Polonius doesn’t die immediately. And in fact at one point he stands up before finally dying. And when he falls, the Ghost stands there in his place. As Hamlet exits with Polonius’ corpse, Gertrude kneels down and begins scrubbing the blood from the floor. We see Hamlet shove Polonius’ body into the space from where Claudius and Polonius earlier spied on him. So Hamlet’s line is changed to “nose him as you go into this closet by the lobby.” Obviously, that’s a more awkward line. As the men open the door, Ophelia appears and sees. Horatio draws her away.
The Gentleman is cut, and his lines are given to Horatio. When Ophelia enters, she is wearing her father’s jacket and bloody shirt. Claudius tells a servant, not Horatio, to follow Ophelia. Horatio exits too. Laertes is the weakest actor in the film and his reading of “I’ll be reveng’d/Most throughly for my father” sounds positively odd. The “flowers” that Ophelia distributes are all blades of grass.
The Attendant and Sailor are both cut from Scene ii, and the scene begins with Horatio reading the letter. It’s read by Hamlet in voice over. That goes right to Claudius reading his letter, thus cutting the beginning of the third scene. Shockingly, that scene ends with Claudius’ “How, sweet Queen?” Gertrude’s sad look toward Laertes is all we get. Gone is her famous description of Ophelia’s death. This is one of the few cuts in the film that is just wrong.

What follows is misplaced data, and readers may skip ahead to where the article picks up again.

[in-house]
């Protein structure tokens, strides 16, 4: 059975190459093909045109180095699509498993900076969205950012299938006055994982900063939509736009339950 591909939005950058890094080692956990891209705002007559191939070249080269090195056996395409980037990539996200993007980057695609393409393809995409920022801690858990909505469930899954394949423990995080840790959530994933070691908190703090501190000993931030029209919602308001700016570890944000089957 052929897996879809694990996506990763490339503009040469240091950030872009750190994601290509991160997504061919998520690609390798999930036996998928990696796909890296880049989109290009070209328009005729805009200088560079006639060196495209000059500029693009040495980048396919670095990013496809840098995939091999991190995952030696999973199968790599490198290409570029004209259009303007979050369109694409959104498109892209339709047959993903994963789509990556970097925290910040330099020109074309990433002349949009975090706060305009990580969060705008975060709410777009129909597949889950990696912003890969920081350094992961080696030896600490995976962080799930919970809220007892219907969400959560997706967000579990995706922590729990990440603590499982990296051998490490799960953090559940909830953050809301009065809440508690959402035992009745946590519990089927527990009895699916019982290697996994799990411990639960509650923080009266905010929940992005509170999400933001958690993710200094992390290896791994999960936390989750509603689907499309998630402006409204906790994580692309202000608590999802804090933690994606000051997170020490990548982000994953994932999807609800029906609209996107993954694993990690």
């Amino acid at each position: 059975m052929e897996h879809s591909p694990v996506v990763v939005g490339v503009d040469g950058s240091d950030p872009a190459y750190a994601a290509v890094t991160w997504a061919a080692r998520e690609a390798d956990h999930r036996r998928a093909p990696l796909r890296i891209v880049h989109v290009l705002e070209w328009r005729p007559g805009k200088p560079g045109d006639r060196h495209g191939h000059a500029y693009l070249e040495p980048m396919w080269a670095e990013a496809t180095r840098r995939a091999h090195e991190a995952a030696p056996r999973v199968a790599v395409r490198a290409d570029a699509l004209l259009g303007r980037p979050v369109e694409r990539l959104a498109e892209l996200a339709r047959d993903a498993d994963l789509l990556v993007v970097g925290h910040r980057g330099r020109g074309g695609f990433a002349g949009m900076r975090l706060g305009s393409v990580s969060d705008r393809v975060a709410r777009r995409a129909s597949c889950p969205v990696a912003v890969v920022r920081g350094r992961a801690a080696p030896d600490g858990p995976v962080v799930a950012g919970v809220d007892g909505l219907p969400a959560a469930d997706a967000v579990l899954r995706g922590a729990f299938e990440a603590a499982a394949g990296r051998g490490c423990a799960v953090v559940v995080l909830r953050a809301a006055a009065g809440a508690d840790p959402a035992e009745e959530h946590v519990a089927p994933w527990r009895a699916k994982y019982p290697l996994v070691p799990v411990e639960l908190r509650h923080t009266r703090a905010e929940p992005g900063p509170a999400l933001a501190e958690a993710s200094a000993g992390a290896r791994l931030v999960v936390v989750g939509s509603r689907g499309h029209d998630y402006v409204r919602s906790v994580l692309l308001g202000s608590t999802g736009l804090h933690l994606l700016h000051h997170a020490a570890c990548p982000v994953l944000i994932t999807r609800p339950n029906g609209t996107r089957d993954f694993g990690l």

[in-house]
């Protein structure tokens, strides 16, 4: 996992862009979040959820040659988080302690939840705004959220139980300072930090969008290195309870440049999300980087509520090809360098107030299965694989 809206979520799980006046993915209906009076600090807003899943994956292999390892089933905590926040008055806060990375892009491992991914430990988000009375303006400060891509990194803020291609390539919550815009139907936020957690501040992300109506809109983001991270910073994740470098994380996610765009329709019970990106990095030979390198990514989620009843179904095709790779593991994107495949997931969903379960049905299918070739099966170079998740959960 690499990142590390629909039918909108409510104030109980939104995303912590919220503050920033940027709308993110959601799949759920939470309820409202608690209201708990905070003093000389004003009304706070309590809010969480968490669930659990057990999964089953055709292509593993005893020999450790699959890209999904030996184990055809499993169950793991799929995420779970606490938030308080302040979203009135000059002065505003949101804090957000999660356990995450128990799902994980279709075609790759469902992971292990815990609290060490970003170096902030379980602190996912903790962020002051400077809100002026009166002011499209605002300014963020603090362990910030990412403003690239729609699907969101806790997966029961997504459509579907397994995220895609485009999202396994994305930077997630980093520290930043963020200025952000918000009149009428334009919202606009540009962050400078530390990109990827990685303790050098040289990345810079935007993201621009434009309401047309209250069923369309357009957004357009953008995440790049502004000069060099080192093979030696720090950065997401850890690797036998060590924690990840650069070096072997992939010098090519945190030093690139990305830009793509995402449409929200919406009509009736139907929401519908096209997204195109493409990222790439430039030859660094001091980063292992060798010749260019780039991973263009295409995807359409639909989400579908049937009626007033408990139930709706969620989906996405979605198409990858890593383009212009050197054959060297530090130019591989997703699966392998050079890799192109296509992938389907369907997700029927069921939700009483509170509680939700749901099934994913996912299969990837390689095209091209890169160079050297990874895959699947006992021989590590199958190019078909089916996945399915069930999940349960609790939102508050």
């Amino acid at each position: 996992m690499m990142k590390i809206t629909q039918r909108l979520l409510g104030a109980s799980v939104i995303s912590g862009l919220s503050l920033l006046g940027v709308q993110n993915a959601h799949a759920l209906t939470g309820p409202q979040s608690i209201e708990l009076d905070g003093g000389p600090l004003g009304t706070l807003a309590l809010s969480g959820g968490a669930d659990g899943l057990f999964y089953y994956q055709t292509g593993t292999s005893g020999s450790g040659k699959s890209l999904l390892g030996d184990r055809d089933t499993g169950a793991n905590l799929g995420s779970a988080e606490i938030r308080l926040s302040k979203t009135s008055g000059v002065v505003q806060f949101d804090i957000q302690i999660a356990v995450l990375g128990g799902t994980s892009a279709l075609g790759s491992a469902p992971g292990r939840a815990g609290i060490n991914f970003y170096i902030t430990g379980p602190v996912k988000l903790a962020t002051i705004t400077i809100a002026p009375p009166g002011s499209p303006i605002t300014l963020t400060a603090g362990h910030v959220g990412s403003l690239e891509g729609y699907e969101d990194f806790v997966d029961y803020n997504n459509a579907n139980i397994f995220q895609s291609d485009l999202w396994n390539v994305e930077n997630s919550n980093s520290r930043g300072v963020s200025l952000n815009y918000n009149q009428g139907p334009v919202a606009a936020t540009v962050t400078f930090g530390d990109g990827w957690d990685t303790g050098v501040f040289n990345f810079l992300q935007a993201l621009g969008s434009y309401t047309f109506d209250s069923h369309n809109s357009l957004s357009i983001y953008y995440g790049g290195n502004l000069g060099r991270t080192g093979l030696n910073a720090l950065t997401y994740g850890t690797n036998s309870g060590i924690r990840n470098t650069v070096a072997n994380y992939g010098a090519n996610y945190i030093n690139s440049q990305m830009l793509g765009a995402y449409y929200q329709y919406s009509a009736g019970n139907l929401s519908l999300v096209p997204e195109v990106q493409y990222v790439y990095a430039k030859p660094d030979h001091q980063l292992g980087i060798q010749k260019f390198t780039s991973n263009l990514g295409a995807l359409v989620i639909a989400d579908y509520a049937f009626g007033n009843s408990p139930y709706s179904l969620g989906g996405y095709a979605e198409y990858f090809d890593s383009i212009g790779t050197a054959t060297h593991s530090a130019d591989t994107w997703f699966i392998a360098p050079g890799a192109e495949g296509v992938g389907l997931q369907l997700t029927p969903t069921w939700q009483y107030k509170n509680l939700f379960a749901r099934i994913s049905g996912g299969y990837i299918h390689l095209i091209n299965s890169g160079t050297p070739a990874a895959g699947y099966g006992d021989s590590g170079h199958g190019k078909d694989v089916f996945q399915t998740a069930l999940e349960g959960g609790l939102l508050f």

The second gravedigger is actually present in this version, and the fifth act begins with their dialogue about Ophelia. The bit about the grave-maker building the strongest is cut. The first skull is cut. Laertes’ line “A ministering angel shall my sister be/When thou liest howling” is cut. But Hamlet still then says, “What! the fair Ophelia?” But how would he know without Laertes’ line? Hearing Laertes say “sister” is what alerts Hamlet. Though even if Laertes had said the line, Hamlet might not have heard it, for this Laertes has a habit of speaking very softly (perhaps as a way of masking his poor acting abilities). Still, it’s a line that absolutely cannot be cut. I would argue this is the worst cut in the entire film, even worse than Gertrude’s speech about Ophelia. This scene doesn’t quite work, partly because of that cut, and partly because of the questionable acting skills of Laertes, and partly because of the piano music which doesn’t feel appropriate. (Actually, the piano score almost never feels right in this film.)
Hamlet’s line about staying in practice is cut. The Lord’s line “The queen desires you to use some gentle entertainment…” is given to Osric, who says it to Hamlet just before Claudius and Gertrude enter. Laertes almost whispers “Have at you now,” which is really odd. After all, this is the moment when he kills Hamlet. And he speaks quietly, almost matter-of-factly. It’s almost like he’s bored. (He really should have been re-cast.) The bit where Horatio tries to drink the poison is cut. Hamlet sees the Ghost just before he says “The rest is silence.” The film ends with the soldiers shooting, which we view through a window.
Time: 180 minutes
The DVD includes a ten-minute behind-the-scenes featurette, with interviews with some of the cast members, including Campbell Scott, Roscoe Lee Browne, Blair Brown, LisaGay Hamilton, Jamey Sheridan and Roger G. Smith.